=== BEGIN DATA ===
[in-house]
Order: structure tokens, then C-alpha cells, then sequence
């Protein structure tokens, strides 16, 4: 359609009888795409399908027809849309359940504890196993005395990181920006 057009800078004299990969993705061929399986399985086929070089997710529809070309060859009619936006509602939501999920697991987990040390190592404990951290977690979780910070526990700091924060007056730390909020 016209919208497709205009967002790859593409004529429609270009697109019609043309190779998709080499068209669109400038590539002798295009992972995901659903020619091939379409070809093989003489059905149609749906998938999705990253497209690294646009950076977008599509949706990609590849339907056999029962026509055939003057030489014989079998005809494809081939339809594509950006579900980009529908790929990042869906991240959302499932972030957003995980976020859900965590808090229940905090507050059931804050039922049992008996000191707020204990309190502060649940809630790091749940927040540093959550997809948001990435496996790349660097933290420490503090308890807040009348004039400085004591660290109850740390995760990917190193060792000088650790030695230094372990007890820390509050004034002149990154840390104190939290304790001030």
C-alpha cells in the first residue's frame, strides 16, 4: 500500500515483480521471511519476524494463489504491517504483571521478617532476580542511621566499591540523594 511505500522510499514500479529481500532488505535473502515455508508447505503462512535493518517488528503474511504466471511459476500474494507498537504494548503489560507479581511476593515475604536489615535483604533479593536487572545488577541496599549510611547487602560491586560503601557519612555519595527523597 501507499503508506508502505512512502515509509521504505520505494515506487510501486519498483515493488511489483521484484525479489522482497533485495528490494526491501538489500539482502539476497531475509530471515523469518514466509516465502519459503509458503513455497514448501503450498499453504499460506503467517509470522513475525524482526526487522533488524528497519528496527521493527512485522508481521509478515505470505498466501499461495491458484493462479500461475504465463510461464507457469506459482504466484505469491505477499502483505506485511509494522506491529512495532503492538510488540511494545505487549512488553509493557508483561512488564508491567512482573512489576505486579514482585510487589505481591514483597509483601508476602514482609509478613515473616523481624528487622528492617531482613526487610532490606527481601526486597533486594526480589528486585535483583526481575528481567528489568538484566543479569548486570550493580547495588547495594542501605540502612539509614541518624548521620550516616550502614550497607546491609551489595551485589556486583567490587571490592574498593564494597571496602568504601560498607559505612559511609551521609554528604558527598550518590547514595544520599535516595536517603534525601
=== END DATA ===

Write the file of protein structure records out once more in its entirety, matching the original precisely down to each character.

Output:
[in-house]
Order: structure tokens, then C-alpha cells, then sequence
């Protein structure tokens, strides 16, 4: 359609009888795409399908027809849309359940504890196993005395990181920006 057009800078004299990969993705061929399986399985086929070089997710529809070309060859009619936006509602939501999920697991987990040390190592404990951290977690979780910070526990700091924060007056730390909020 016209919208497709205009967002790859593409004529429609270009697109019609043309190779998709080499068209669109400038590539002798295009992972995901659903020619091939379409070809093989003489059905149609749906998938999705990253497209690294646009950076977008599509949706990609590849339907056999029962026509055939003057030489014989079998005809494809081939339809594509950006579900980009529908790929990042869906991240959302499932972030957003995980976020859900965590808090229940905090507050059931804050039922049992008996000191707020204990309190502060649940809630790091749940927040540093959550997809948001990435496996790349660097933290420490503090308890807040009348004039400085004591660290109850740390995760990917190193060792000088650790030695230094372990007890820390509050004034002149990154840390104190939290304790001030």
C-alpha cells in the first residue's frame, strides 16, 4: 500500500515483480521471511519476524494463489504491517504483571521478617532476580542511621566499591540523594 511505500522510499514500479529481500532488505535473502515455508508447505503462512535493518517488528503474511504466471511459476500474494507498537504494548503489560507479581511476593515475604536489615535483604533479593536487572545488577541496599549510611547487602560491586560503601557519612555519595527523597 501507499503508506508502505512512502515509509521504505520505494515506487510501486519498483515493488511489483521484484525479489522482497533485495528490494526491501538489500539482502539476497531475509530471515523469518514466509516465502519459503509458503513455497514448501503450498499453504499460506503467517509470522513475525524482526526487522533488524528497519528496527521493527512485522508481521509478515505470505498466501499461495491458484493462479500461475504465463510461464507457469506459482504466484505469491505477499502483505506485511509494522506491529512495532503492538510488540511494545505487549512488553509493557508483561512488564508491567512482573512489576505486579514482585510487589505481591514483597509483601508476602514482609509478613515473616523481624528487622528492617531482613526487610532490606527481601526486597533486594526480589528486585535483583526481575528481567528489568538484566543479569548486570550493580547495588547495594542501605540502612539509614541518624548521620550516616550502614550497607546491609551489595551485589556486583567490587571490592574498593564494597571496602568504601560498607559505612559511609551521609554528604558527598550518590547514595544520599535516595536517603534525601